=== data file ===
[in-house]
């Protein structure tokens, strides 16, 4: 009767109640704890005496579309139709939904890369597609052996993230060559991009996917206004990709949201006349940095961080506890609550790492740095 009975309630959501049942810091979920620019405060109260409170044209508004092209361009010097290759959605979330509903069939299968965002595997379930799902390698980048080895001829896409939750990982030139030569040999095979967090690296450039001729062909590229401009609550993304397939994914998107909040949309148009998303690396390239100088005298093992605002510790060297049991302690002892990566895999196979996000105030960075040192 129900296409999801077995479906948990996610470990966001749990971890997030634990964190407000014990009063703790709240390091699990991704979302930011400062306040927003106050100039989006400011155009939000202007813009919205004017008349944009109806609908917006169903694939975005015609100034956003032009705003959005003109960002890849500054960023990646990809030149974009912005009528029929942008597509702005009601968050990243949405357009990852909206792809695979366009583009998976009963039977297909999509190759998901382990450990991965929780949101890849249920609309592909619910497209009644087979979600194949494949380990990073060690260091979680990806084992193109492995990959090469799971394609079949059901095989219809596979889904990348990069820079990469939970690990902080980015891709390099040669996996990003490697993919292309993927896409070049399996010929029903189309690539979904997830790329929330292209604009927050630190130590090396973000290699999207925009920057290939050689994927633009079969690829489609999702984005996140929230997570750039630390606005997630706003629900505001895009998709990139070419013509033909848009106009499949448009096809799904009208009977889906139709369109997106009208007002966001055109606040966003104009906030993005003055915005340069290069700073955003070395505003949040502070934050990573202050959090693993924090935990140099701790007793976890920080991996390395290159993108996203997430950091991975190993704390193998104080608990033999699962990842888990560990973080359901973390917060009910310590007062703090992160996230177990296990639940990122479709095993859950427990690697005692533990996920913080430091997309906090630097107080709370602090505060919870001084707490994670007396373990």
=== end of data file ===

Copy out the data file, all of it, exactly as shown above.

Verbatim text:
[in-house]
């Protein structure tokens, strides 16, 4: 009767109640704890005496579309139709939904890369597609052996993230060559991009996917206004990709949201006349940095961080506890609550790492740095 009975309630959501049942810091979920620019405060109260409170044209508004092209361009010097290759959605979330509903069939299968965002595997379930799902390698980048080895001829896409939750990982030139030569040999095979967090690296450039001729062909590229401009609550993304397939994914998107909040949309148009998303690396390239100088005298093992605002510790060297049991302690002892990566895999196979996000105030960075040192 129900296409999801077995479906948990996610470990966001749990971890997030634990964190407000014990009063703790709240390091699990991704979302930011400062306040927003106050100039989006400011155009939000202007813009919205004017008349944009109806609908917006169903694939975005015609100034956003032009705003959005003109960002890849500054960023990646990809030149974009912005009528029929942008597509702005009601968050990243949405357009990852909206792809695979366009583009998976009963039977297909999509190759998901382990450990991965929780949101890849249920609309592909619910497209009644087979979600194949494949380990990073060690260091979680990806084992193109492995990959090469799971394609079949059901095989219809596979889904990348990069820079990469939970690990902080980015891709390099040669996996990003490697993919292309993927896409070049399996010929029903189309690539979904997830790329929330292209604009927050630190130590090396973000290699999207925009920057290939050689994927633009079969690829489609999702984005996140929230997570750039630390606005997630706003629900505001895009998709990139070419013509033909848009106009499949448009096809799904009208009977889906139709369109997106009208007002966001055109606040966003104009906030993005003055915005340069290069700073955003070395505003949040502070934050990573202050959090693993924090935990140099701790007793976890920080991996390395290159993108996203997430950091991975190993704390193998104080608990033999699962990842888990560990973080359901973390917060009910310590007062703090992160996230177990296990639940990122479709095993859950427990690697005692533990996920913080430091997309906090630097107080709370602090505060919870001084707490994670007396373990």